CREATIVE FUSION: The Stuff of His Own Life – Juan Capistran / Los Angeles
Talking to a crowd of about 30 people at the FRONT Porch in January, LA-based Juan Capistran described himself as a “post studio, conceptual artist,” which is not a term a person hears very often in Cleveland. Northeast Ohio artists for the most part not only have studios, but outfit them to work in a specific medium, and define themselves as such: we are painters, print makers, photographers, sculptors, and so on. Cleveland is often described as a manufacturing town, and the history of making things applies to the contemporary art scene here, as well.
Capistran was visiting Cleveland as one of the Madison Residents, supported by the Cleveland Foundation to research and develop work for possible inclusion in FRONT International Cleveland Triennial for Contemporary Art. He was born in Guadalajara, Mexico, immigrated to Los Angeles with his parents, and grew up in the South Central neighborhood of that city in the 80s. Racial inequity has percolated and boiled over in protest in South Central LA for decades. When Capistran was growing up it was a mostly African American neighborhood where over-aggressive, militarized police tactics eventually led to the Rodney King riots in 1992. The artist was 16 at the time.
Capistran says his earliest artistic inclinations involved graffiti in the late eighties. His conceptual turn came with a BFA from Otis College of Art and Design, and an MFA from the University of California at Irvine. The neighborhood’s history —especially the Black Power movement and the Rodney King beating and subsequent riots, filtered through punk rock and hip hop– is a significant source of material for his work.
Rather than practice in a specific medium, he works with whatever fits a particular concept. Therefore it is less about technique than the medium itself. For example, several of his text-based pieces note important dates: Sunday, March 3, 1991 (Rodney) marks the date that Rodney King was beaten by police. Wednesday, April 29, 1992 (Fidel) marks the date of the LA riots, during which Fidel Lopez was beaten by a mop of people and doused in gasoline before pastor Bennie Newton used his own body to shield Lopez, saving him from being set on fire, and ultimately saving his life. The works are compositionally as simple as tomb stones: just the dates in plain lettering. But they are written in smears of Capistran’s own blood, sweat, and tears.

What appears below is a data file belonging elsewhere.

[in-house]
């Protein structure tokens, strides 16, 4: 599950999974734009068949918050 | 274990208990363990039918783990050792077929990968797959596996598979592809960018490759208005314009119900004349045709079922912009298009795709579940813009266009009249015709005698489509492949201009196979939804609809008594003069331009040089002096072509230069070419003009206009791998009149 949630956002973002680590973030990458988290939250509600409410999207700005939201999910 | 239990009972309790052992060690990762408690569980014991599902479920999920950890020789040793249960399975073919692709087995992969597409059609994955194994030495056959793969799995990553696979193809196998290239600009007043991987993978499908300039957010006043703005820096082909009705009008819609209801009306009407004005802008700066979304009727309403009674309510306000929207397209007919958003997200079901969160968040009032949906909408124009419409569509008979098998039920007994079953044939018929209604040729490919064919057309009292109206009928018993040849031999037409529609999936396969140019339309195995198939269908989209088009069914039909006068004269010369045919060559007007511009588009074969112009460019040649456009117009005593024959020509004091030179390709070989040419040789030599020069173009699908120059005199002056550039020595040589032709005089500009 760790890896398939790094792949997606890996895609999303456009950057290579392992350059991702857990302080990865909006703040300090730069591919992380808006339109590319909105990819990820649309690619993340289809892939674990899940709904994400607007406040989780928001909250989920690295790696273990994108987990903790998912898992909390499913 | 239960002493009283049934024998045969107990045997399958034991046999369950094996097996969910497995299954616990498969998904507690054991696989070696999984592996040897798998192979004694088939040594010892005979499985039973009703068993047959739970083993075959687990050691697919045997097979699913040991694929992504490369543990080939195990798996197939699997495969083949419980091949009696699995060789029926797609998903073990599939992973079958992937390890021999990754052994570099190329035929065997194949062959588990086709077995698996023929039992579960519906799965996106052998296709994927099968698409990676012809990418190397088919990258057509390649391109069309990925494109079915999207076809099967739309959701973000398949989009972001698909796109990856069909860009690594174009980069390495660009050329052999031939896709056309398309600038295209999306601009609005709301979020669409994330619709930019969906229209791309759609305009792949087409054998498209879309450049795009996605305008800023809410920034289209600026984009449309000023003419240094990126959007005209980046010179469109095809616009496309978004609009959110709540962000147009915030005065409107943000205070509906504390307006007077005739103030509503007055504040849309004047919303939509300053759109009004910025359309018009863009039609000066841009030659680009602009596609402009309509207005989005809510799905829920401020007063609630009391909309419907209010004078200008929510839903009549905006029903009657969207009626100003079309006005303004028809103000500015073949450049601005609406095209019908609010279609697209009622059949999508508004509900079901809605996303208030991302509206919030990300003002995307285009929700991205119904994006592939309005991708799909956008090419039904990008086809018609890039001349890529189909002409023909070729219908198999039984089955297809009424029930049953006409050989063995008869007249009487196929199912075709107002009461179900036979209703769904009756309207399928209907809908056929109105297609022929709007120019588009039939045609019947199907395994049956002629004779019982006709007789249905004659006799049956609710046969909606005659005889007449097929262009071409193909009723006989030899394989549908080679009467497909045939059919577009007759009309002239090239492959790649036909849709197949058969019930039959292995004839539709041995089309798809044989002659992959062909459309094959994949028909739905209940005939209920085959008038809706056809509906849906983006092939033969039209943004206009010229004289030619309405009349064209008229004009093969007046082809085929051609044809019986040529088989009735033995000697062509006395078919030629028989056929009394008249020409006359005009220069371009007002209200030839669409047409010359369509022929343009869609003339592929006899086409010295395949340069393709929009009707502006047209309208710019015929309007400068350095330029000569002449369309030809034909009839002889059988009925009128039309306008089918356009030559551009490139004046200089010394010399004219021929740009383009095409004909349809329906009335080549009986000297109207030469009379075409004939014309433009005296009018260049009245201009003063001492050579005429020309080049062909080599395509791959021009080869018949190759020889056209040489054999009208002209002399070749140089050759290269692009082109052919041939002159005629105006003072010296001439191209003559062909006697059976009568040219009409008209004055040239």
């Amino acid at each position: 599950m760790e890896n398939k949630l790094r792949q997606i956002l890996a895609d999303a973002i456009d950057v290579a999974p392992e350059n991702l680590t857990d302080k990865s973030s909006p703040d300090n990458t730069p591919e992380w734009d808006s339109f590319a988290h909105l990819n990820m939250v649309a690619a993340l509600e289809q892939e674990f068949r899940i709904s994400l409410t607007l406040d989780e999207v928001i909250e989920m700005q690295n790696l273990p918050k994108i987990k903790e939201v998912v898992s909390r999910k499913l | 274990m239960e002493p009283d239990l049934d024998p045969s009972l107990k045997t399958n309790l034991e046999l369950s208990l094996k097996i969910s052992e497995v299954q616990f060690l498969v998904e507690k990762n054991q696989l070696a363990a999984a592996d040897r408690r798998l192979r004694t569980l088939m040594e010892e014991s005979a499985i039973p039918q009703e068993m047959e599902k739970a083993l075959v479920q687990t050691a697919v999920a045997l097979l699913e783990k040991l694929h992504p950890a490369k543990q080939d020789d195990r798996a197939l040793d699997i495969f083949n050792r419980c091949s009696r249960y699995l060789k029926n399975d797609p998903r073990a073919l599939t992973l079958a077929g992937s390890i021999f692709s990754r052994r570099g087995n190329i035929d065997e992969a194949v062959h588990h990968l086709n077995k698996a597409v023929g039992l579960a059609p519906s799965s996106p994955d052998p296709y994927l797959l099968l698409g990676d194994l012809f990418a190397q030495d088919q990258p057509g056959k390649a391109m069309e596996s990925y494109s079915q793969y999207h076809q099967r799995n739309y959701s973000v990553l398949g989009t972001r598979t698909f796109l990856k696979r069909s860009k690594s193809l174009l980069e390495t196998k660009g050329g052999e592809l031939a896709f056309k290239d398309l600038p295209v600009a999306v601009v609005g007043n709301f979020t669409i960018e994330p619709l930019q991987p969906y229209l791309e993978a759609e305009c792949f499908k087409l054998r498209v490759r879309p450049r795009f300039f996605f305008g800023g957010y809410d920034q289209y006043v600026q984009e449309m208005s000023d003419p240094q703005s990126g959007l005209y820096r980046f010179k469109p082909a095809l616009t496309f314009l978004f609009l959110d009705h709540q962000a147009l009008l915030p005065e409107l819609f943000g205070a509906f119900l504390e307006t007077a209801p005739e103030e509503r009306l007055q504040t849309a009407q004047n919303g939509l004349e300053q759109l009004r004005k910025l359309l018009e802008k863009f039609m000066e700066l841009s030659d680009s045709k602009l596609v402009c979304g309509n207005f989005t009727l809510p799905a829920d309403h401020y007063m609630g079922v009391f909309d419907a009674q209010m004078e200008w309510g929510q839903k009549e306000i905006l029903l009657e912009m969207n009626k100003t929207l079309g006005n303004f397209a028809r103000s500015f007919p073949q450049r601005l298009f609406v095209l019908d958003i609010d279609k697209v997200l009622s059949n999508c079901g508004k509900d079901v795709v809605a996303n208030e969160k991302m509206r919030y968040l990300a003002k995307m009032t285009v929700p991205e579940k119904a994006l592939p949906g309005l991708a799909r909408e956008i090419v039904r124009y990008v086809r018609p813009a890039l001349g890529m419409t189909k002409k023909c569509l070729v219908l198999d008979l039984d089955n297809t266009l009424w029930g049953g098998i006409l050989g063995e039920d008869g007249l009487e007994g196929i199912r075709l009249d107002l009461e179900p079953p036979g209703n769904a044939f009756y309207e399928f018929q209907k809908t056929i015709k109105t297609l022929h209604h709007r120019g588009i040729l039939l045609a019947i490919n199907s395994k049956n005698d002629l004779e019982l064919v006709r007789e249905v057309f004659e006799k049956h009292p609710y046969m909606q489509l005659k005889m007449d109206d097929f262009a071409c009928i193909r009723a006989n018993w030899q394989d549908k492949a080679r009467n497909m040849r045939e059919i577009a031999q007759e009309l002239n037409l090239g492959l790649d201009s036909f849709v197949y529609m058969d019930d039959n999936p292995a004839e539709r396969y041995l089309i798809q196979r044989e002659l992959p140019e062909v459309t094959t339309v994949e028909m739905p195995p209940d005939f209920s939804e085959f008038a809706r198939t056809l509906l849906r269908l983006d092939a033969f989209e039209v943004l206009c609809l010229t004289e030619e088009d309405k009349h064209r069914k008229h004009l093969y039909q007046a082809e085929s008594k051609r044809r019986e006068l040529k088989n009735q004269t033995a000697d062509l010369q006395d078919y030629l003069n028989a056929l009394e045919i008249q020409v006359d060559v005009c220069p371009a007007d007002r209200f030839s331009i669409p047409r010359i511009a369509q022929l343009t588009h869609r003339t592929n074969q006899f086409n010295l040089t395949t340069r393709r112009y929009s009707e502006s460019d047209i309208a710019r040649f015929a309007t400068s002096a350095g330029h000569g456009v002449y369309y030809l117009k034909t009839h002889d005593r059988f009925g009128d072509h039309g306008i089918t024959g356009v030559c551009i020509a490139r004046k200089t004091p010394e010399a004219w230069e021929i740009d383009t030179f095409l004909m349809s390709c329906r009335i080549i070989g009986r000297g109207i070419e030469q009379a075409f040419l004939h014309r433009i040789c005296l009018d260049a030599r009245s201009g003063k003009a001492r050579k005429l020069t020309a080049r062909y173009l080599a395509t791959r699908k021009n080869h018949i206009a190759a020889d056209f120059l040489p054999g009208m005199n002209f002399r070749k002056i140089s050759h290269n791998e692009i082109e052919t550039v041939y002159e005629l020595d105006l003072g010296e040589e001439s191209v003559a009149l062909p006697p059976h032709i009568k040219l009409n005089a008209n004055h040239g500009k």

In another text-based work–Put Very Little Trust in Tomorrow–the words “I Am Hoping To See The Day” are spelled out in huge letters, written with hundreds of boulders on the gallery floor. It creates the effect of desperation to communicate with the available materials, like someone stranded on an island, hoping their shout is loud enough to capture the attention of a passing plane.
Capistran was still finalizing his FRONT proposal as CAN went to press, but it will involve “a text-based work composed of 5 or 6 phrases, questions, or statements, [which] would exist as vinyl lettering installed on [the windows of] a building facade.” A second part of the work would involve a run of posters, in the style of the Colby Printing Company—the famous Los Angeles printer that made posters for rock shows and other promotions using large black, block-lettering on neon backgrounds. Capistran would print a small edition in his own blood, sweat, and tears, and then a larger commercial run to be installed across the city on utility poles, fences, walls, and other surfaces.
In conversation at the Front Porch, Capistran showed slides and answered questions. Asked how he measures success, he noted that he is “here” (gesturing around the room), and said he is able to make a living exhibiting art in galleries. A student from the Cleveland Institute of Art asked how he balanced his message with the privelege of his position. There’s certainly some tension at play, riding social criticism to Art World status, but Capistran’s work appropriates nothing: he arrived at his career as a Latino immigrant who grew up in the conditions and during the events that inform his work. It’s the stuff of his own life.